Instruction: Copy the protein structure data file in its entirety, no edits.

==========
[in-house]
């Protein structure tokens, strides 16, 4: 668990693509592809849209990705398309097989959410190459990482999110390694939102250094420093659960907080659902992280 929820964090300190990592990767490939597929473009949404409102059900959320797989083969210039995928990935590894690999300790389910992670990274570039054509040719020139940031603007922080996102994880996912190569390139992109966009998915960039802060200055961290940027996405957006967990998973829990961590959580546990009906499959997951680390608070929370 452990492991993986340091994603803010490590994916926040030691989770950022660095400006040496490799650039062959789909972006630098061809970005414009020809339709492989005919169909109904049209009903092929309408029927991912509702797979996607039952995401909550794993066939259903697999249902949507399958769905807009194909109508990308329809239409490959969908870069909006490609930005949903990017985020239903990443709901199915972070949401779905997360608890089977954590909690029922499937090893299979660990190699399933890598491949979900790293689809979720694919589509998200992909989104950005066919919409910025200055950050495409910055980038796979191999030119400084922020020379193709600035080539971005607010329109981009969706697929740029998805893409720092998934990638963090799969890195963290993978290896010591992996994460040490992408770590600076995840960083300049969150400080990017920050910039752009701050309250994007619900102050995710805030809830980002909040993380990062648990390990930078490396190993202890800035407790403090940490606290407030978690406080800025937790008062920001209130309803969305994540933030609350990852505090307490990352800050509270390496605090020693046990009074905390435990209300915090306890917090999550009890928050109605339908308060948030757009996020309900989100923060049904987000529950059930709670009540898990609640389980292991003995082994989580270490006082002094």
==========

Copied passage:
[in-house]
């Protein structure tokens, strides 16, 4: 668990693509592809849209990705398309097989959410190459990482999110390694939102250094420093659960907080659902992280 929820964090300190990592990767490939597929473009949404409102059900959320797989083969210039995928990935590894690999300790389910992670990274570039054509040719020139940031603007922080996102994880996912190569390139992109966009998915960039802060200055961290940027996405957006967990998973829990961590959580546990009906499959997951680390608070929370 452990492991993986340091994603803010490590994916926040030691989770950022660095400006040496490799650039062959789909972006630098061809970005414009020809339709492989005919169909109904049209009903092929309408029927991912509702797979996607039952995401909550794993066939259903697999249902949507399958769905807009194909109508990308329809239409490959969908870069909006490609930005949903990017985020239903990443709901199915972070949401779905997360608890089977954590909690029922499937090893299979660990190699399933890598491949979900790293689809979720694919589509998200992909989104950005066919919409910025200055950050495409910055980038796979191999030119400084922020020379193709600035080539971005607010329109981009969706697929740029998805893409720092998934990638963090799969890195963290993978290896010591992996994460040490992408770590600076995840960083300049969150400080990017920050910039752009701050309250994007619900102050995710805030809830980002909040993380990062648990390990930078490396190993202890800035407790403090940490606290407030978690406080800025937790008062920001209130309803969305994540933030609350990852505090307490990352800050509270390496605090020693046990009074905390435990209300915090306890917090999550009890928050109605339908308060948030757009996020309900989100923060049904987000529950059930709670009540898990609640389980292991003995082994989580270490006082002094």